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About this video
Applying science to sport isn't a new idea.
For thousands of years the development of sport has been inextricably linked with our understanding of science. In the first film of the Engineering Sport series, Professor Steve Haake investigates how technological and scientific advancements have played a key role in the evolution of sport.
Historical landmarks such as the industrial revolution not only drove technological changes but also social change - both of which contributed to the popularisation of sports. The invention of the humble lawn mower, the vulcanisation of rubber and the era of mass transport were key elements paving the way to today's multi-billion pound sporting industry.
Sport science is now a field in its own right, with individuals such as Steve using scientific understanding to directly aid the performance of athletes. With new technologies how can we continue to strike a balance between progress and tradition?
- Sheffield Hallam University
- Professor Steve Haake
- Sheffield, UK
- Collections with this video:
- Engineering Sport
Competition is part of what makes us human. We strive to be better, stronger, faster. We set rules, invent sports, arrange contests, and we yearn to win. Science and technology are tools we use to improve our performance. But while carbon fibre tennis rackets and aerodynamic bicycles might represent the cutting edge today, sports and technology have been linked since the very earliest Olympic games more than 2,000 years ago.
To ensure fairness, they would draw a line in the dirt. But to improve things and ensure continuity, year on year, they cut two grooves in a marble sill. You would stand on the sill and put your toes in the groove before you started. It's one of the earliest examples of sports technology, and something you can still see today at Olympia in Greece.
Fast forward through history, and we crash into the Industrial Revolution. And for the first time, the average worker had a little bit of disposable income. But there were huge numbers of them. And thanks to the new labour laws, they also had the Saturday afternoon off. So what to do with that time?
And the answer lies here in Sheffield's Kelham Island Industrial Museum and on the fantastic shelves over there. So 19th century Sheffield was a huge manufacturer of cutlery, of hand tools, and of cannon shells. So at lunch time on a Saturday afternoon, the whistle would go, and the workers would clock out using the clocking machines over there.
They would then go down the pub for a couple of hours and then pass through those turnstiles there into the football matches. And that's why traditionally football starts at 3 o'clock on a Saturday afternoon. The story is all there on these shelves.
The concentration of people, existence of leisure time, and availability of disposable income were all required for the development of team sports like football. And that situation arose through the technology of the Industrial Revolution.
The steam engine was a key development that powered mass production. So when in 1827, Edward Budding invented the lawn mower, steam power churned them out by the thousands, so that a neat lawn was no longer the preserve of the rich. And in 1843, Thomas Hancock patented the vulcanization of rubber, so changing the rubber ball from some obscure ancient Mesoamerican invention to a mass produced play thing. So with flat lawns and a bouncy rubber ball, lawn tennis was not far behind.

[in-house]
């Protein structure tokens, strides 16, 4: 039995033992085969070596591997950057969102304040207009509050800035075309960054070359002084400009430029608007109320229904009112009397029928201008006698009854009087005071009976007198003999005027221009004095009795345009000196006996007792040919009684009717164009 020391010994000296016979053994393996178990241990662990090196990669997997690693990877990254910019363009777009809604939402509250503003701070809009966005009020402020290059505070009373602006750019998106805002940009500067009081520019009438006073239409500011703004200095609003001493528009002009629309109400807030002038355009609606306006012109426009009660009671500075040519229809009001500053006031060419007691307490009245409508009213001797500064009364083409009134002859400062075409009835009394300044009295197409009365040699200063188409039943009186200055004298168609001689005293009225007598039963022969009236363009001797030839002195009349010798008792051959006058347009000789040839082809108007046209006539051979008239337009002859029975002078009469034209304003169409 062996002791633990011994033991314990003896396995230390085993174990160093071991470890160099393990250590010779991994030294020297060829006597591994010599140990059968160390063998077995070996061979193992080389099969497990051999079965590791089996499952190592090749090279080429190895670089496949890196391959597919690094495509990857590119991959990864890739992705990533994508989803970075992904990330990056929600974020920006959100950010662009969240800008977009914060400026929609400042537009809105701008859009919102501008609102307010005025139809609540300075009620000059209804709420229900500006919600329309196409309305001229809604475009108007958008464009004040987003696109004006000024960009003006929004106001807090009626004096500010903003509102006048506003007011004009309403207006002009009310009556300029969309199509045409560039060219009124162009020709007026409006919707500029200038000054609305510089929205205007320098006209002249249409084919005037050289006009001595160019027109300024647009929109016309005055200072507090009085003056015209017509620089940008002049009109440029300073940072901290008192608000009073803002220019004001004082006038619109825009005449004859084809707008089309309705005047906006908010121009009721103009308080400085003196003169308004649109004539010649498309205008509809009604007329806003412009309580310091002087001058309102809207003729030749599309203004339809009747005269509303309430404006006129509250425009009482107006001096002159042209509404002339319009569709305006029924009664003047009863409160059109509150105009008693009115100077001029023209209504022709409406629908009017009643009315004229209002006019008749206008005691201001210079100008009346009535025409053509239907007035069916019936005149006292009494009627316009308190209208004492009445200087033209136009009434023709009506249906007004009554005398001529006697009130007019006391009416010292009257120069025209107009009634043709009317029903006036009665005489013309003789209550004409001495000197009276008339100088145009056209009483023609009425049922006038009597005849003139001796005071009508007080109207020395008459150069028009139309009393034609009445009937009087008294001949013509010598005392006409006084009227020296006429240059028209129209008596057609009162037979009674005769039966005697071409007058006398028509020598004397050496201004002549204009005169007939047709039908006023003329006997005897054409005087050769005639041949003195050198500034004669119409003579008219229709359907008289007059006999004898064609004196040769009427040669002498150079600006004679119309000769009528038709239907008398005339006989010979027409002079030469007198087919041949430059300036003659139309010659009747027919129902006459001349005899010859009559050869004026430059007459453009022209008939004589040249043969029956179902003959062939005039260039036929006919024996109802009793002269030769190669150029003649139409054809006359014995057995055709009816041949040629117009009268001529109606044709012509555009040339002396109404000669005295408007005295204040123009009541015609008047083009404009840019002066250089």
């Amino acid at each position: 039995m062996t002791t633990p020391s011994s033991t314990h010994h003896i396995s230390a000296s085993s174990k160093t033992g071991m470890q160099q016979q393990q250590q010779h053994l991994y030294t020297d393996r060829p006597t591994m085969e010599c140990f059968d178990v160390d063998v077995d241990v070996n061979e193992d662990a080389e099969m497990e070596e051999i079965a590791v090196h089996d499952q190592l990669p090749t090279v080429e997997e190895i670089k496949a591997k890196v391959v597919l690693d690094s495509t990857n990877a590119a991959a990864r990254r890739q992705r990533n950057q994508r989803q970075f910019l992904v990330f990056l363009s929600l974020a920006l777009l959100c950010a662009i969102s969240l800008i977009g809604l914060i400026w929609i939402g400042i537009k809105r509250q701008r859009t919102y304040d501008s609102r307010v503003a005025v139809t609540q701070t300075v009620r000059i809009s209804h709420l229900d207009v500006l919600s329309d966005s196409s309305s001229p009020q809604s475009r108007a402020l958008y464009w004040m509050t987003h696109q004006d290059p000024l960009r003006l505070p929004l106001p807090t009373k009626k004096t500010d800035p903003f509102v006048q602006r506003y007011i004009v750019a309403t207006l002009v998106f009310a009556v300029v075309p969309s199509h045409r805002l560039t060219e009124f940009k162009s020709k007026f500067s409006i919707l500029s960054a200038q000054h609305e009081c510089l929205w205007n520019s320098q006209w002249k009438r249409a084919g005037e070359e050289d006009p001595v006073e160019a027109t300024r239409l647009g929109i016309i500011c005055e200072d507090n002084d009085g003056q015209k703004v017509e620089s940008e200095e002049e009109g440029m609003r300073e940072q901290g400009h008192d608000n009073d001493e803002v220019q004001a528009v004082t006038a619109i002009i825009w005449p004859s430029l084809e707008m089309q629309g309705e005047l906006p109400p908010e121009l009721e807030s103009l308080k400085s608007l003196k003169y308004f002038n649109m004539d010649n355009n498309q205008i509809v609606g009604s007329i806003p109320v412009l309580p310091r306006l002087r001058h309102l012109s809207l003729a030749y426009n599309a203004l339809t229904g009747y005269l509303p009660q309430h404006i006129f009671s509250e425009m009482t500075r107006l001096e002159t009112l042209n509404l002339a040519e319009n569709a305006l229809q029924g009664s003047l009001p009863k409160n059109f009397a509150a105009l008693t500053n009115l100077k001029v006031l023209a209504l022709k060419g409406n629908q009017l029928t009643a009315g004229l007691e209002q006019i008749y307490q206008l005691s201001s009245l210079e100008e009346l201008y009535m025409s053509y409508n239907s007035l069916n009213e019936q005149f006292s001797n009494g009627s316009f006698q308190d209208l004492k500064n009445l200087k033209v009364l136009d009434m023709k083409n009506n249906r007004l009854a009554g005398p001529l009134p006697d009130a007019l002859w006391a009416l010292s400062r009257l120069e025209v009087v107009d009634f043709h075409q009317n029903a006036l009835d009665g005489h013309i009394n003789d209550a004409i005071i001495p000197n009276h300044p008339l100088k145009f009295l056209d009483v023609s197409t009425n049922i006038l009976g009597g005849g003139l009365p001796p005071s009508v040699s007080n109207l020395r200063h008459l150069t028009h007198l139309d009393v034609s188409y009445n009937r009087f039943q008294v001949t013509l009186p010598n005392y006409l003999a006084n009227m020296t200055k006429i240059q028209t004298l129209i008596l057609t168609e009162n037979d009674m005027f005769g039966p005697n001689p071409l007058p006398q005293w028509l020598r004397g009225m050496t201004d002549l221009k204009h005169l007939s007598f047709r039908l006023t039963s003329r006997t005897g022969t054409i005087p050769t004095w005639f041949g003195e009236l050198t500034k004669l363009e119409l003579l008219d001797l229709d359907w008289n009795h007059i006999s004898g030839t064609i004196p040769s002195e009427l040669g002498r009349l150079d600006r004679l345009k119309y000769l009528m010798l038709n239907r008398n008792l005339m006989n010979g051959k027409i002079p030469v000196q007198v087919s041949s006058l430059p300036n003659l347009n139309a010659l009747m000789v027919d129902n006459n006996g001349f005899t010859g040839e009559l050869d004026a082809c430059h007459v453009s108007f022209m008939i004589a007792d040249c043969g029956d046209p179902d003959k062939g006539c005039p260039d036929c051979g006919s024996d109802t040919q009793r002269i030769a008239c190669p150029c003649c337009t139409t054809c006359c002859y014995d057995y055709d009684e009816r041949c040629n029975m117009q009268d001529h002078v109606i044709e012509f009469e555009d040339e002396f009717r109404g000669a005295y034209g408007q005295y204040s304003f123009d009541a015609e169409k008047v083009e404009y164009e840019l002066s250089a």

When we consider the legacy of the Industrial Revolution, we might imagine scenes like this. But these mills and factories drove not just technological change, but also changes to society. And sports is an intimate part of that.
The Bessemer converter is a symbol of large-scale steel manufacture. Much of that steel went into Britain's railways, and that changed the landscape forever. Suddenly, huge numbers of people could travel long distances.
And for sport, that was a revelation. Football teams could travel to away games, and fans could follow them. And whether there were crowds, there is money. So in little more than a generation. sports had gone from something that few could afford to big business.
Technology has driven sports and, in turn, sports has driven technology. We built these huge cathedrals to sports. And we filled them with technologies to help improve our athletes' performance.
Timing is no longer done mechanically, but we use fully-automated timing systems. Telephoto lenses have revolutionised the way the media covers our sport, as have the high-speed digital cameras that have just come on the market. Modern materials have profoundly changed the nature of some of our sports. And now science is so important to sports that my title is Professor of Sports Engineering, something that couldn't have happened a mere two decades ago.
These films are about the next part of the story. They're about how we use our scientific understanding of sports to improve our athletes and how it's changed the nature of some of those sports. We go to see how technology can help a coach train their athletes more effectively--
Oh, wow, I love that.
--how we're developing ways to measure and understand a sport more deeply, but without disturbing performance, and how we can model all the elements of a sport to test the limits of the game and safeguards its future.
Ultimately, though, it's about how we keep that balance between progress and tradition. Is it cheating?
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Exploring the technology and innovation behind sporting success.